At the beginning of the wet season (usually October / November), most adult red crabs suddenly begin a spectacular migration from the forest to the coast to breed. Breeding is usually synchronized island-wide. The rains provide moist overcast conditions for crabs to make their long and difficult journey to the sea.
During peak migration times, sections of roads where crabs cross in high numbers may be closed to vehicles for short periods of time. You can park your vehicle and carefully walk amongst the moving sea of crabs as they relentlessly make their way to and from the shore.
The easiest places to watch the crab migration and the females spawn are at Drumsite, Flying Fish Cove, Ethel Beach and Greta Beach.
Updates on public notice boards and local radio give crab movements during the migration.
The annual breeding migration.
While the rains provide the moist preconditions for the march to begin, the timing of the migration breeding sequence is also linked to the phases of the moon. Eggs are released by the female red crabs into the sea precisely at the turn of the high tide during the last lunar quarter.
The sea level at the base of the cliffs and on the beaches, where the females release their eggs, at this time varies the least for a longer period, and it is therefore safer for the females approaching the water's edge to release their eggs. Sometimes there are earlier and later migrations of smaller numbers of crabs but all migrations retain this same lunar rhythm.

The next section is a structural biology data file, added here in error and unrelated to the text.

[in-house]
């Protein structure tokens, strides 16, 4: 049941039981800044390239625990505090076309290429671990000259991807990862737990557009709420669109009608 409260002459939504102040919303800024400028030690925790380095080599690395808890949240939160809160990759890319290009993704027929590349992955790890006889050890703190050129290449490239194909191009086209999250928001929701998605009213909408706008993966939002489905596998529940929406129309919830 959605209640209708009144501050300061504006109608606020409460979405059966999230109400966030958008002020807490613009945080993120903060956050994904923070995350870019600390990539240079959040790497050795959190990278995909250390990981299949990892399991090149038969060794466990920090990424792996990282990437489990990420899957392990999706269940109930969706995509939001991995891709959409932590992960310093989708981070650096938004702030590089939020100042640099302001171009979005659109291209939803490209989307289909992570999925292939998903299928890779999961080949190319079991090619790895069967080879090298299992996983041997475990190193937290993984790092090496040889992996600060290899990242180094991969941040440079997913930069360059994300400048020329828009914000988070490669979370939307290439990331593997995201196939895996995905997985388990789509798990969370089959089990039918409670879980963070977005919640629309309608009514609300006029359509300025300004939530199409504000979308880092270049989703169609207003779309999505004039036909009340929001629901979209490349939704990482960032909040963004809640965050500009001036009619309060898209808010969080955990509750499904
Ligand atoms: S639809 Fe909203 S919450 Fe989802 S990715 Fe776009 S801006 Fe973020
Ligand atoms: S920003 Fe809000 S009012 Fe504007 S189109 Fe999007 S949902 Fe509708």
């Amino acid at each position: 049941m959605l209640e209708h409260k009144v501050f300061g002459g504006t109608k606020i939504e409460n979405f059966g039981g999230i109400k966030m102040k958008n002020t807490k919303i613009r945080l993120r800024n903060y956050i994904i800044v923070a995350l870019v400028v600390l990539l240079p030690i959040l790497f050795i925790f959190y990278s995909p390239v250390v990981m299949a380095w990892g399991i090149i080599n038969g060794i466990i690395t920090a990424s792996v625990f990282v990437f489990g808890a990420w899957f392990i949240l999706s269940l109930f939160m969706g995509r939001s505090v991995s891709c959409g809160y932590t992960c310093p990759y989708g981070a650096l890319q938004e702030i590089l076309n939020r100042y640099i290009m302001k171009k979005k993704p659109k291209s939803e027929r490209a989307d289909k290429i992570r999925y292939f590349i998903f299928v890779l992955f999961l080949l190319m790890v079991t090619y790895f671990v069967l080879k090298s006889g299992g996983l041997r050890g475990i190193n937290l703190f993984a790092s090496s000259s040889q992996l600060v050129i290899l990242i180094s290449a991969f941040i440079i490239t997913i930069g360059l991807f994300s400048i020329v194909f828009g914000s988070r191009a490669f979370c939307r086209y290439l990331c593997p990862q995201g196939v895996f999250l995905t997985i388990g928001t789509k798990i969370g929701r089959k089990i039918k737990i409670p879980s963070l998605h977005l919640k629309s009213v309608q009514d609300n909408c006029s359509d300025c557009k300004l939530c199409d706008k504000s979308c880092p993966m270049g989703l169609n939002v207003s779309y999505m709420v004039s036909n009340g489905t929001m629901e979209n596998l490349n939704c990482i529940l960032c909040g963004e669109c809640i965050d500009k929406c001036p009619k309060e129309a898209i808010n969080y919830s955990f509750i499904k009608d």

Males lead the first wave of the downward migration and are joined by females as they progress. Larger males arrive at the sea first (after about five to seven days) but are soon outnumbered by females. The crabs replenish moisture by dipping in the sea.The males then retreat to the lower terraces to dig burrows. The density of burrows is high (one to two per square metre) and males fight each other for burrow possession. The females move to the terraces and mating occurs. After mating, males dip again and begin returning inland.
The females produce eggs within three days of mating and remain in the moist burrows on the terraces for 12-13 days while they develop. The eggs are held in a brood pouch between their extended abdomen and thorax. A single female can brood up to 100,000 eggs. In the morning and late afternoon around the last quarter of the moon, the egg-laden females descend from the terraces to the shoreline. They pack into shaded areas above the waterline, in densities of up to 100 per square metre in some places. The females usually release their eggs into the sea toward dawn, around the turn of the high tide. Release of eggs may occur on five or six consecutive nights during the main breeding migration